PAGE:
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How To Protect Yourself As A Conference Speaker

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September marks a month I’ve been waiting for, for a long, long time now: this week, I’m headed up to the absolutely beautiful Camp Wandawega to speak at Camp Wed. Camp Wed was one of the first creative conferences I heard of back in the days when I was still at the firm, doing calligraphy on the side, so it’s a bit surreal to be heading there as a speaker now.

Of course, no matter how excited I am, my legal mind is wired to always look at a situation and assess the potential risks and liabilities involved. Making sure that my role as a speaker is protected (legally speaking) came as naturally to me as buckling on a seatbelt when I get in my car.

What risks can occur as a speaker? While it’s, of course, impossible to list every potential scenario, conference speakers can generally run into issues in two main areas:

  1. Mismanaged expectations between the conference hosts and the speaker (of course, these can generally be prevented with a solid contract)
  2. Impermissible use of the content you present by an audience member (i.e., someone lifting your presentation and publishing it somewhere under their own name).

Here’s a peek at what I do to protect my content as a speaker:

  1. Ensure that the conference hosts and I are on the same page.
    • Of course, what I mean is this: do I know exactly when I’m speaking; when I’m to arrive; when I’m to leave? Are there specifications on how much I’m expected to be available for attendees? For example, what happens if I want to go to bed early, but some of the attendees want to stay up and talk until the wee hours in the morning? Am I expected to stay up with them? More than that…just what will I be doing for the conference hosts? Am I going to be breaking down tables at the end of the night, or setting them up at the beginning of each day?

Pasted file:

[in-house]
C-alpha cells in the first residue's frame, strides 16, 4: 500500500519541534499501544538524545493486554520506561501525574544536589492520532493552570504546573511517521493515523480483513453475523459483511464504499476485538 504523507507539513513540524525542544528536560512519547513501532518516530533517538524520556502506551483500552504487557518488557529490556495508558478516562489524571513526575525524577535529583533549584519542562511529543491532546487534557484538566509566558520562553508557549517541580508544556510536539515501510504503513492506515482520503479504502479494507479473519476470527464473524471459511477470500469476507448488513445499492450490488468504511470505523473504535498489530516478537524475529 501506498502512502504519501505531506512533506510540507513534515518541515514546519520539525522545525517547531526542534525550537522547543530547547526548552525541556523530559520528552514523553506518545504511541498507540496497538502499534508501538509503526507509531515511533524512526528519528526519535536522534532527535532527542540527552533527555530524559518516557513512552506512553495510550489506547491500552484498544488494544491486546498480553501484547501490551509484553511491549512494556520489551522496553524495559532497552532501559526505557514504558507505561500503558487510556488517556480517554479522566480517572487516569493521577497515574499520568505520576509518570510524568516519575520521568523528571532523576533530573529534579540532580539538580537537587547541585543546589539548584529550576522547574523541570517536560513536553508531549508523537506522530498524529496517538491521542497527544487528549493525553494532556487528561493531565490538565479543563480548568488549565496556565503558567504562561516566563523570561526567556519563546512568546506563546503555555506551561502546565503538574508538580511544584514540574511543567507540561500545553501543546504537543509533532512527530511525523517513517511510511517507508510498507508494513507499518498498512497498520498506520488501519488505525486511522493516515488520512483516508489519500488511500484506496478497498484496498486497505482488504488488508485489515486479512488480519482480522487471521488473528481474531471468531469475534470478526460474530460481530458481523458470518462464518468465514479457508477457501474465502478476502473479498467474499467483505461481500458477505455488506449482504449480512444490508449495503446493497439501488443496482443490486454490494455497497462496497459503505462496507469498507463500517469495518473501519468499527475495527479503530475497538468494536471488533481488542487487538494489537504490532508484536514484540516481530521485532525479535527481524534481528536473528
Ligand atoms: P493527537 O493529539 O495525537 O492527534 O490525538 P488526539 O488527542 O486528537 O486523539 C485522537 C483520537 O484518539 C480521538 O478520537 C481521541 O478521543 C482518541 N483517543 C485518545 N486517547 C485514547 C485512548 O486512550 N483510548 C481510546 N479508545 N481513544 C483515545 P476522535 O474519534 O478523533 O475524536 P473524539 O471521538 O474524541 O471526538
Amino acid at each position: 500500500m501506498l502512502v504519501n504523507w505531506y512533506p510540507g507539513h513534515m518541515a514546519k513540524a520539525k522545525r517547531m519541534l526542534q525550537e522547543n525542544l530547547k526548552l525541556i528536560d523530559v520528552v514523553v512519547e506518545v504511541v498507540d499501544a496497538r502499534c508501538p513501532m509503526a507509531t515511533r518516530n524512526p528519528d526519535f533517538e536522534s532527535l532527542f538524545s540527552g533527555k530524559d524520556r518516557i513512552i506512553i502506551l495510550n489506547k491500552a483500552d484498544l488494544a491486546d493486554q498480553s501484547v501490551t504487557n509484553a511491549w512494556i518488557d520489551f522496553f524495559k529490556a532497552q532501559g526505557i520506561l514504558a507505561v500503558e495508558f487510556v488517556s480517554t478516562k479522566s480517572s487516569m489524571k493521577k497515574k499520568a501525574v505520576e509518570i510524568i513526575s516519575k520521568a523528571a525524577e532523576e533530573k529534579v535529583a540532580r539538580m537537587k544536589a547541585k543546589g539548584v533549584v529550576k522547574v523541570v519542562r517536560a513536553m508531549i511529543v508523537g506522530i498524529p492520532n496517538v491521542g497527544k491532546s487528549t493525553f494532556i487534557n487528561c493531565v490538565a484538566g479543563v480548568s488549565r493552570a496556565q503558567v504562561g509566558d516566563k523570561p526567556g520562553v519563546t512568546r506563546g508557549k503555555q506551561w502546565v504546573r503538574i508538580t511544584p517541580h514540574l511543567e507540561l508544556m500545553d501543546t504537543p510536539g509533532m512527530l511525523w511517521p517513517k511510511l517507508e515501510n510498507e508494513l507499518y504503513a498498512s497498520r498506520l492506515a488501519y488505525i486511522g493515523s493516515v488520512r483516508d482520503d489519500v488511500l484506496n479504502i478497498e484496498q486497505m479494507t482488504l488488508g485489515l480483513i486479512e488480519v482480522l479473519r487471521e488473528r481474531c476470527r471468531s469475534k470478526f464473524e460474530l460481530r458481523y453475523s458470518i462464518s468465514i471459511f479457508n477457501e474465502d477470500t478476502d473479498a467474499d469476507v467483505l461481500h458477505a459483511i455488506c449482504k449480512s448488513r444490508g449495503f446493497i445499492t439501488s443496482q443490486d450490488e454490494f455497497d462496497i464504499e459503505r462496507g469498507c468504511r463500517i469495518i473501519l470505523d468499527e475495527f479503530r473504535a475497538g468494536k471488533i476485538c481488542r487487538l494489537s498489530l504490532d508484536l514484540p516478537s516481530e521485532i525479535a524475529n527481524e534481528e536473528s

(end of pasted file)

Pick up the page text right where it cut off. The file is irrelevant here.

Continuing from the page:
• What if I have travel issues on the way? Can the hosts hold me in breach of contract if I am late arriving?
    • What happens if I get sick, and can’t present, or worse? For that matter, what if I just change my mind and don’t show up?
    • What about my presentation itself. How much can I pitch my products during my talk? How long should my talk last? Do the hosts have the right to edit my presentation?
    • Are all of the standard contract provisions included? Ie, a waiver or amendment provision? Force majeure, in case weather throws off all our plans?
    • Who owns the copyright rights to the work I’m creating? In other words, can they reproduce what I present?
  2. Protect my content as it’s being delivered
    • This is a tricky one; so much so that I almost didn’t write it in this list. Yet, also the most important.
    • I put a copyright notice at the bottom of any tangible, “hard copy” document that will be handed out to the attendees. This just puts everyone there on notice that I do, in fact, claim ownership to what I present.
    • I begin my presentation with a verbal note saying as much. It doesn’t need to be abrasive or mean; but I explain to everyone that what I’m presenting is my own intellectual property, and I don’t want to dilute my rights by not claiming it as such and that I also don’t want anything to get lost in translation if it’s shared later on.

At the end of the day, it’s important that any conference speaker does their due diligence before even arriving at the conference itself. The vast majority of potential issues that arise can typically be cleared up with a strong contract prior to even arriving at the contract itself. Aside from taking those preventative measures, a conference speaker would be wise to be clear about what can be shared from their presentation from their audience.

 

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